The quick death of a lake: human impact on Lake Tresssee (N Germany) during the last 6000 years – an approach using pollen, Cladocera and sedimentology
Human-induced fluctuation of lake levels has been a common phenomenon in Europe since Neolithic times. At present, Lake Tresssee is a eutrophic lake covering less than 5 ha in northern Germany, but its sudden shrinking from ~125 ha before 1800 is considered a consequence of anthropogenic lowering of the lake level. We investigated the history of anthropogenic vegetation changes and water level fluctuations by multiproxy studies of a 4 m core from the former lake area. Our analyses of pollen and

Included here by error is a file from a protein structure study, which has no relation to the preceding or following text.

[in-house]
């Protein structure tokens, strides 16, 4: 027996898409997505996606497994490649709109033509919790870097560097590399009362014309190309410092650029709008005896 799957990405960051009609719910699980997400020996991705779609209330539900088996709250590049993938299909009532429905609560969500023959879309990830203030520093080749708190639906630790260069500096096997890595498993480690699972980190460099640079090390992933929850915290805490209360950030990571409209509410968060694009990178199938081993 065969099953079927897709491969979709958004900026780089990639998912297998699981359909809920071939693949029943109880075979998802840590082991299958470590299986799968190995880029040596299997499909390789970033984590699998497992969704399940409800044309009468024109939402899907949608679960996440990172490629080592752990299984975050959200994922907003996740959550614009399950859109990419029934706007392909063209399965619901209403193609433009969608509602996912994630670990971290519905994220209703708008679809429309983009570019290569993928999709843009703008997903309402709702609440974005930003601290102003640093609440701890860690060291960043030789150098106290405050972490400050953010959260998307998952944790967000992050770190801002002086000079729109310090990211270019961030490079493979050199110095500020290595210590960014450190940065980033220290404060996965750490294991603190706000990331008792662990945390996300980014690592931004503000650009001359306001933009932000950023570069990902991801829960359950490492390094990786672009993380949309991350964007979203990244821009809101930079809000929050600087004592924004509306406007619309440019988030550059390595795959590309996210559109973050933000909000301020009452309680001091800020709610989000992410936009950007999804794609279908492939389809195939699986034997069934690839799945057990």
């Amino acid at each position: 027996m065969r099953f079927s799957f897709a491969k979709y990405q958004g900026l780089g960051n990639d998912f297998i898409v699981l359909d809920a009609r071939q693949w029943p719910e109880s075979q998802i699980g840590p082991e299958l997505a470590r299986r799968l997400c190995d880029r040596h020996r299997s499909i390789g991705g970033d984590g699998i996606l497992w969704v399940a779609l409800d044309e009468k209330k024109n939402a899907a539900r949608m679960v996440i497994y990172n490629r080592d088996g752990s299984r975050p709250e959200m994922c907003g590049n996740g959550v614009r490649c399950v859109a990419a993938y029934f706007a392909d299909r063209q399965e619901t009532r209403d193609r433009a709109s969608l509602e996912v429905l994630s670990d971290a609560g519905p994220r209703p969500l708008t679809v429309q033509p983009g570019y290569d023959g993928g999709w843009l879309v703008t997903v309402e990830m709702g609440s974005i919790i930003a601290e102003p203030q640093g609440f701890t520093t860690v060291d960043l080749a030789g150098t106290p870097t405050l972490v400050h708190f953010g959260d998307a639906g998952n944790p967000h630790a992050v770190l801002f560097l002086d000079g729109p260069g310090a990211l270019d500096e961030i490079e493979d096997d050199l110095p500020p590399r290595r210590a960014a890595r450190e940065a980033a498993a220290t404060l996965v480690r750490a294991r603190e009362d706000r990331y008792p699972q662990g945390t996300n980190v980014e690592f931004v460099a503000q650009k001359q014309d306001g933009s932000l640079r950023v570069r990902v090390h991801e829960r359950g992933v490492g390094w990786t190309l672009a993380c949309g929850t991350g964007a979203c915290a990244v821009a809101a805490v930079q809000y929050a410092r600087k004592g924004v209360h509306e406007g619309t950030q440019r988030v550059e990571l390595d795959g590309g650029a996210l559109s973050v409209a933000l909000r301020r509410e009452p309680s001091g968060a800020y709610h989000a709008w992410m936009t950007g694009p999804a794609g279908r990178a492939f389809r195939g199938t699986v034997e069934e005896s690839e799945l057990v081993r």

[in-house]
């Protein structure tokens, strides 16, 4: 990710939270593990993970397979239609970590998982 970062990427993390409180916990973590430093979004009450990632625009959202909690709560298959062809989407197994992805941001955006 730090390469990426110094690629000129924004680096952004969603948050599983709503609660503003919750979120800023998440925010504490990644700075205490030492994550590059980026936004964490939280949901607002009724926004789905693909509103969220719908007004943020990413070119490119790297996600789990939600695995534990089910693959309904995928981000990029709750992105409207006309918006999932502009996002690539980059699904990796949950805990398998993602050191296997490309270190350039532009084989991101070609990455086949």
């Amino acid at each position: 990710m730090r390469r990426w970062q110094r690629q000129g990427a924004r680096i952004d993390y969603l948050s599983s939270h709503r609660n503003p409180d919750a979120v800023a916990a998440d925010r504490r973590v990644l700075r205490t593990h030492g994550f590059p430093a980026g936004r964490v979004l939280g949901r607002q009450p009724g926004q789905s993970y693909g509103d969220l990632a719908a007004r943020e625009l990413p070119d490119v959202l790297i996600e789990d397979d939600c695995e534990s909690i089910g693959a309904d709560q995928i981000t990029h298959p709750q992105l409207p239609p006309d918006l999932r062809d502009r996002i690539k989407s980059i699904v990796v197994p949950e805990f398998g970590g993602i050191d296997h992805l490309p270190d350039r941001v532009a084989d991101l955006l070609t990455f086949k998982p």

... lyses of pollen and Cladocera subfossil, chemistry and sedimentological features yielded important conclusions about interactions between land-use history and climate impacts on the lake and its surroundings. The results indicate that the highest lake level persisted until the Late Atlantic. Since the Subboreal there have been several fluctuations, mostly in consequence of climate impacts. Later, different phases of sediment input to the lake from tributary streams and probably also from aeolian processes from an adjacent dune field were observed. At ~2800 BC the sedimentation rate decreased in consequence of fluvial impacts, as the lake basin was nearly filled up with deposits. As a result of greater human impacts, from the Early Bronze Age the macrophyte zone expanded in the lake, the oxygen content of the water continuously decreased, and heathlands developed in the surroundings. From the Late Iron Age and in the Early Medieval, pollutants probably from ironworks are detectable by geochemical analyses in the corresponding segments. In the pollen diagram the Migration Period is clearly visible, but the suggested radiocarbon date is younger than in Lake Belau in the neighboring region of Schleswig-Holstein. Most probably our pollen diagram did not register the absolute maximum values of Fagus related to the Migration Period. From the Early Medieval a clear phase of resettlement occurs. Since the Early Modern period, the lake level has shrunk rapidly in consequence of historically documented human activity.